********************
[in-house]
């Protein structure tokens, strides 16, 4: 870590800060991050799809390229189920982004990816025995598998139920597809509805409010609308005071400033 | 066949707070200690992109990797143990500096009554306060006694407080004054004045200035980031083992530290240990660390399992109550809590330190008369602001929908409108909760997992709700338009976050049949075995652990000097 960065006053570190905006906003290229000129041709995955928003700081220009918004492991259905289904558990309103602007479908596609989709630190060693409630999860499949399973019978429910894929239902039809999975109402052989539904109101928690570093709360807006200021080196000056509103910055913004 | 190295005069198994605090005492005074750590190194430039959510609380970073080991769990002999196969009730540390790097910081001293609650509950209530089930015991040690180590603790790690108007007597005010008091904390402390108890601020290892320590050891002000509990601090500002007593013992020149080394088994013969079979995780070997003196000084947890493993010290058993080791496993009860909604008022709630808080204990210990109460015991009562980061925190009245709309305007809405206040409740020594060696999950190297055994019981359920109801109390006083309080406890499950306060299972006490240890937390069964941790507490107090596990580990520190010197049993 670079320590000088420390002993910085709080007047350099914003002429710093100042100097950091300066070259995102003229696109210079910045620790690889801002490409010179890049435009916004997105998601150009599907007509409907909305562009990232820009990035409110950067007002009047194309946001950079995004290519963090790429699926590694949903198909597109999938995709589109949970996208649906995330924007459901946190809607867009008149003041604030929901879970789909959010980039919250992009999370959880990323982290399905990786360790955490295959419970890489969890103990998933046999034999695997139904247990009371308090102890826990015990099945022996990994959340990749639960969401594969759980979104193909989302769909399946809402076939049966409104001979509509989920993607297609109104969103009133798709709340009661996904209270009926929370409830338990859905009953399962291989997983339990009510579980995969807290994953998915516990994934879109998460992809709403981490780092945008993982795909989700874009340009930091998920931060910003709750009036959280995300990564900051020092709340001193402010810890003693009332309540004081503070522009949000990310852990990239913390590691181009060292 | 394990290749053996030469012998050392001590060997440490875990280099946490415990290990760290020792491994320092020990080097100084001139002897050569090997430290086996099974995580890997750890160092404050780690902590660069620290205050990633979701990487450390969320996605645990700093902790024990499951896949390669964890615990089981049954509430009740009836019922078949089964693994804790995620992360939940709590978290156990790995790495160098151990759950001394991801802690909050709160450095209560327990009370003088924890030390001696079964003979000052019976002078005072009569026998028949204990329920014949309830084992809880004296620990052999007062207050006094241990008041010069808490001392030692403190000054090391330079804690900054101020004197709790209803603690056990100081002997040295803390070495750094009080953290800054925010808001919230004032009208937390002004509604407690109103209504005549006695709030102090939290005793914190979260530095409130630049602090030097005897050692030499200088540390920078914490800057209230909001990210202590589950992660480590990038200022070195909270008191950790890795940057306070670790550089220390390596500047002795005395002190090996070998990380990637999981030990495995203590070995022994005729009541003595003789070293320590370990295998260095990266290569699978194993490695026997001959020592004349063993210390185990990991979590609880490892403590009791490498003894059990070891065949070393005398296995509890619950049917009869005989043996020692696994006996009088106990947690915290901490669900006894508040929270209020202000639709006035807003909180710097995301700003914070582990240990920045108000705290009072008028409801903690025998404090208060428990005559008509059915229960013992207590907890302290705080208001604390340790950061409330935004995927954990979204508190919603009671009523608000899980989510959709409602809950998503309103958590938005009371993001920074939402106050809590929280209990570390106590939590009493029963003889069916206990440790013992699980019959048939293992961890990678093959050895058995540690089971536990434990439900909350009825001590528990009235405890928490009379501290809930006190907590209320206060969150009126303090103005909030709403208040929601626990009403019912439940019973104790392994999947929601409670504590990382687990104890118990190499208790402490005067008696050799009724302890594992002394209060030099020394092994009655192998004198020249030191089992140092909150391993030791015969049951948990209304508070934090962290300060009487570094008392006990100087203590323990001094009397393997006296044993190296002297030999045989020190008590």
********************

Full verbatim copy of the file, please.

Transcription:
[in-house]
């Protein structure tokens, strides 16, 4: 870590800060991050799809390229189920982004990816025995598998139920597809509805409010609308005071400033 | 066949707070200690992109990797143990500096009554306060006694407080004054004045200035980031083992530290240990660390399992109550809590330190008369602001929908409108909760997992709700338009976050049949075995652990000097 960065006053570190905006906003290229000129041709995955928003700081220009918004492991259905289904558990309103602007479908596609989709630190060693409630999860499949399973019978429910894929239902039809999975109402052989539904109101928690570093709360807006200021080196000056509103910055913004 | 190295005069198994605090005492005074750590190194430039959510609380970073080991769990002999196969009730540390790097910081001293609650509950209530089930015991040690180590603790790690108007007597005010008091904390402390108890601020290892320590050891002000509990601090500002007593013992020149080394088994013969079979995780070997003196000084947890493993010290058993080791496993009860909604008022709630808080204990210990109460015991009562980061925190009245709309305007809405206040409740020594060696999950190297055994019981359920109801109390006083309080406890499950306060299972006490240890937390069964941790507490107090596990580990520190010197049993 670079320590000088420390002993910085709080007047350099914003002429710093100042100097950091300066070259995102003229696109210079910045620790690889801002490409010179890049435009916004997105998601150009599907007509409907909305562009990232820009990035409110950067007002009047194309946001950079995004290519963090790429699926590694949903198909597109999938995709589109949970996208649906995330924007459901946190809607867009008149003041604030929901879970789909959010980039919250992009999370959880990323982290399905990786360790955490295959419970890489969890103990998933046999034999695997139904247990009371308090102890826990015990099945022996990994959340990749639960969401594969759980979104193909989302769909399946809402076939049966409104001979509509989920993607297609109104969103009133798709709340009661996904209270009926929370409830338990859905009953399962291989997983339990009510579980995969807290994953998915516990994934879109998460992809709403981490780092945008993982795909989700874009340009930091998920931060910003709750009036959280995300990564900051020092709340001193402010810890003693009332309540004081503070522009949000990310852990990239913390590691181009060292 | 394990290749053996030469012998050392001590060997440490875990280099946490415990290990760290020792491994320092020990080097100084001139002897050569090997430290086996099974995580890997750890160092404050780690902590660069620290205050990633979701990487450390969320996605645990700093902790024990499951896949390669964890615990089981049954509430009740009836019922078949089964693994804790995620992360939940709590978290156990790995790495160098151990759950001394991801802690909050709160450095209560327990009370003088924890030390001696079964003979000052019976002078005072009569026998028949204990329920014949309830084992809880004296620990052999007062207050006094241990008041010069808490001392030692403190000054090391330079804690900054101020004197709790209803603690056990100081002997040295803390070495750094009080953290800054925010808001919230004032009208937390002004509604407690109103209504005549006695709030102090939290005793914190979260530095409130630049602090030097005897050692030499200088540390920078914490800057209230909001990210202590589950992660480590990038200022070195909270008191950790890795940057306070670790550089220390390596500047002795005395002190090996070998990380990637999981030990495995203590070995022994005729009541003595003789070293320590370990295998260095990266290569699978194993490695026997001959020592004349063993210390185990990991979590609880490892403590009791490498003894059990070891065949070393005398296995509890619950049917009869005989043996020692696994006996009088106990947690915290901490669900006894508040929270209020202000639709006035807003909180710097995301700003914070582990240990920045108000705290009072008028409801903690025998404090208060428990005559008509059915229960013992207590907890302290705080208001604390340790950061409330935004995927954990979204508190919603009671009523608000899980989510959709409602809950998503309103958590938005009371993001920074939402106050809590929280209990570390106590939590009493029963003889069916206990440790013992699980019959048939293992961890990678093959050895058995540690089971536990434990439900909350009825001590528990009235405890928490009379501290809930006190907590209320206060969150009126303090103005909030709403208040929601626990009403019912439940019973104790392994999947929601409670504590990382687990104890118990190499208790402490005067008696050799009724302890594992002394209060030099020394092994009655192998004198020249030191089992140092909150391993030791015969049951948990209304508070934090962290300060009487570094008392006990100087203590323990001094009397393997006296044993190296002297030999045989020190008590």